Kearria Freed on the road to recovery Courtesy: WKRG[/caption] “During my surgery, I had a stroke which left the left side of my body completely paralyzed. I couldn’t walk for two years. I couldn’t talk for five months. They had to rebuild the whole right side of my skull. My cheek was split. I have a plate in my cheek. My ear was unattached. They had to reattach it. I couldn’t hear much. I just had surgery in December on my ear because I couldn’t hear out of it. The right side of my face is partially paralyzed. It was completely paralyzed. My right eye doesn’t blink. There is still shrapnel in it and it’s partially sewn shut. Kearria says it was only through lots of therapy, hard work, faith, and prayers that she was able to recover. But she had to. She still had goals she wanted to achieve. “My goal was the whole time, I wanted to go back to school. I knew I didn't want to go back to A&M right away because I still needed a lot of assistance.” Kearria was out of school for two years following the shooting. During that time she had to re-learn how to walk and talk and regain her sense of independence. She moved from Huntsville back home to Mobile to live with her parents because she needed their assistance as she recovered. But in 2017, Kearria enrolled at Bishop State, the place where she felt she could start again. “Once I got to Bishop, I had to take it slow because I couldn’t go full force because I have a traumatic brain injury now,” Kearria says. “So I took it slow. I started off with one class my first semester here. Then the second semester, I took two classes. And then each semester I just built up to three classes and now I’m taking four. I’ll be done. [This] week I’m graduating!” “Bishop State helped me gain my sense of independence because I had to be responsible for myself in school. It kind of gave me a piece of myself back because I was in school previously and I had to start over again.” Kearria just got a new addition to her family. After waiting two and a half years, Kearria has received her service dog, Darling, a [caption id="attachment_137934" align="alignright" width="444"]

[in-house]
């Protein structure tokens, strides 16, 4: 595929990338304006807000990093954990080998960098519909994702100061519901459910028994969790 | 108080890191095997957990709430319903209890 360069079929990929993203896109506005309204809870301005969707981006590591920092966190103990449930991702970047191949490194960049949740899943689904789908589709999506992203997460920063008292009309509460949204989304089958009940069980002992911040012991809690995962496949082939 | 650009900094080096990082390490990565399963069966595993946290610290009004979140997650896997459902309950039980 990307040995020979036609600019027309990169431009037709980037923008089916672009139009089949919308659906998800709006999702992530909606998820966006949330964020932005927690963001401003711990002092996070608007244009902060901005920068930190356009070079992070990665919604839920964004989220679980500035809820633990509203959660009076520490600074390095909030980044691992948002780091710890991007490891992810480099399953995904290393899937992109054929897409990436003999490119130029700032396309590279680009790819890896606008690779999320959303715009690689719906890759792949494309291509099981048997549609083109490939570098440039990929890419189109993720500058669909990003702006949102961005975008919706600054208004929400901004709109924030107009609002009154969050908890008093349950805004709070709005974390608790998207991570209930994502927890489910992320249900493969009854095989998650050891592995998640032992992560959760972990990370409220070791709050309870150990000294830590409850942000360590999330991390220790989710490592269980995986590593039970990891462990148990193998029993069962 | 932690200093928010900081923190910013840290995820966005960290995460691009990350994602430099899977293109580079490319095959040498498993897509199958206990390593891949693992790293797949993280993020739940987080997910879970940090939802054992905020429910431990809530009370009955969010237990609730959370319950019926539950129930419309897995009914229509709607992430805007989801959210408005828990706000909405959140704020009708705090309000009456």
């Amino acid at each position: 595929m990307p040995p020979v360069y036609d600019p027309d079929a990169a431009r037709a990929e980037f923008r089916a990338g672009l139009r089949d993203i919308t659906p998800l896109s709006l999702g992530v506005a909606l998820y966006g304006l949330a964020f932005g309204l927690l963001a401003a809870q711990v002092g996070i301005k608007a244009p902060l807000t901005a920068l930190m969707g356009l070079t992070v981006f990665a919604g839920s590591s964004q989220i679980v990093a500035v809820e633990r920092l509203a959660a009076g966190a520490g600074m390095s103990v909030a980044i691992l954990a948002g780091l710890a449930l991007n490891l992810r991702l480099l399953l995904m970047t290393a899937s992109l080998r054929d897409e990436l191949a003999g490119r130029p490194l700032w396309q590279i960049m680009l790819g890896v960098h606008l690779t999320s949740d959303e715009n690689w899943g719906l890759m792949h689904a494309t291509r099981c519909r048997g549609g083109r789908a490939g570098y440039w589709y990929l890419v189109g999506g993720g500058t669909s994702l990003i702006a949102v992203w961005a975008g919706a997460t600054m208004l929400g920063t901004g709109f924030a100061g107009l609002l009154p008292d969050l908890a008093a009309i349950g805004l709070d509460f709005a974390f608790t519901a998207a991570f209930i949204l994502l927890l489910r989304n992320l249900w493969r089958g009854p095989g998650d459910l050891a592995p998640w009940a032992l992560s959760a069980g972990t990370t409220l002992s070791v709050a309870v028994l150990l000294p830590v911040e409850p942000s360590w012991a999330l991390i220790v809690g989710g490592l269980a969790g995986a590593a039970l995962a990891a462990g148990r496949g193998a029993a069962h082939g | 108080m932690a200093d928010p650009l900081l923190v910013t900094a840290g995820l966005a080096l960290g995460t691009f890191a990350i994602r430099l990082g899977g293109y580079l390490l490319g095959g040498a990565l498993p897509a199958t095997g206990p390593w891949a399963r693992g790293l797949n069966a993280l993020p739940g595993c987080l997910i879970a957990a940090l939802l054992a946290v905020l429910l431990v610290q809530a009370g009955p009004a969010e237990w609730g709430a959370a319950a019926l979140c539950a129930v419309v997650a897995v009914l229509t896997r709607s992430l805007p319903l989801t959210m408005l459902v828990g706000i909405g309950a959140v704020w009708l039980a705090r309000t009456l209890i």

Kearria and her service dog, Darling
Kearria Freed and her service dog, Darling. Courtesy: @WEARTV[/caption] Labrador Retriever/Golden Retriever mix. Kearria has had Darling for one week now and says she was well worth the wait. “I was in Orlando, Florida for two weeks getting trained for my service dog. She knows up to 40 commands. She knows how to turn the lights on and off, open and close the doors, pick up things off the ground when I drop them and she gives them to me, close drawers. She can do a lot. I can teach her even more stuff. She is really smart and sweet.” Darling was home just in time to go with Kearria to class to take her final exams. Good news: they both passed their finals! After graduation, Kearria will attend the University of South Alabama where she will major in psychology. She then plans to get her master’s degree in rehabilitation counseling, much different from her food science degree she was working on before the shooting. “[This incident] really shed a light on people with disabilities for me because no one in my family is disabled. Elderly? Yes, but not disabled. This impacted me at such a young age. I want to be a resource for people of all ages with disabilities and help them get back into the community, get back to school, get back to driving, and living a more independent life because I know how important independence is. I’ve been there. I’m still there.” When Kearria is not in school, she is active in her church youth group and praise dance team. She enjoys being with her family and spending time with them. She plans to continue using her experience to better her own life and the lives of others around her. “That’s my purpose. God left me here for a reason.”
Watch the stories FOX 10 News and NBC 15 News did on Kearria Freed and Bishop State's 2019 Spring Commencement.
Kearria Freed walks the across the stage to receive her associates degree.